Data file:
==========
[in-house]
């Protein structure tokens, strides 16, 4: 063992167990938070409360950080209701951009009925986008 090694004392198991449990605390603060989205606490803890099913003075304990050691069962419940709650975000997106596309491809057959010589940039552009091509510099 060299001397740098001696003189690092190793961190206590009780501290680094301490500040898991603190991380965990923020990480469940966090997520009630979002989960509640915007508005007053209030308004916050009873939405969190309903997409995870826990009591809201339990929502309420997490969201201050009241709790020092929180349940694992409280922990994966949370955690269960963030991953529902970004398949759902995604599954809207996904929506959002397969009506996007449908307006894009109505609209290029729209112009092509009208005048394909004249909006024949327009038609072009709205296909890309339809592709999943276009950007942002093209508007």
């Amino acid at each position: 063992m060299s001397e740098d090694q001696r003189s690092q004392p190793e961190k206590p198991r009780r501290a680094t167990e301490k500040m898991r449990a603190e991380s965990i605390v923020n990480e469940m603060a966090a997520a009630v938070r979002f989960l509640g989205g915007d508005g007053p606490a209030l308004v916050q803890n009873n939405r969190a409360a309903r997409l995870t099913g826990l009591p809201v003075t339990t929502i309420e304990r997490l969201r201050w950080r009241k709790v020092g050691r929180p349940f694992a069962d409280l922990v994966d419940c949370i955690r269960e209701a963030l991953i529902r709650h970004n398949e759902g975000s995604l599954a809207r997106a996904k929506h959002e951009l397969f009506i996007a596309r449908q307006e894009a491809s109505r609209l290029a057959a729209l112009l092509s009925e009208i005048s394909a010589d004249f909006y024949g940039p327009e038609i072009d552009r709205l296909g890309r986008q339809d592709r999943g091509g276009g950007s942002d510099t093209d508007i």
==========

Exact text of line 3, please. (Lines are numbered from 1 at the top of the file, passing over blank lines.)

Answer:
């Amino acid at each position: 063992m060299s001397e740098d090694q001696r003189s690092q004392p190793e961190k206590p198991r009780r501290a680094t167990e301490k500040m898991r449990a603190e991380s965990i605390v923020n990480e469940m603060a966090a997520a009630v938070r979002f989960l509640g989205g915007d508005g007053p606490a209030l308004v916050q803890n009873n939405r969190a409360a309903r997409l995870t099913g826990l009591p809201v003075t339990t929502i309420e304990r997490l969201r201050w950080r009241k709790v020092g050691r929180p349940f694992a069962d409280l922990v994966d419940c949370i955690r269960e209701a963030l991953i529902r709650h970004n398949e759902g975000s995604l599954a809207r997106a996904k929506h959002e951009l397969f009506i996007a596309r449908q307006e894009a491809s109505r609209l290029a057959a729209l112009l092509s009925e009208i005048s394909a010589d004249f909006y024949g940039p327009e038609i072009d552009r709205l296909g890309r986008q339809d592709r999943g091509g276009g950007s942002d510099t093209d508007i």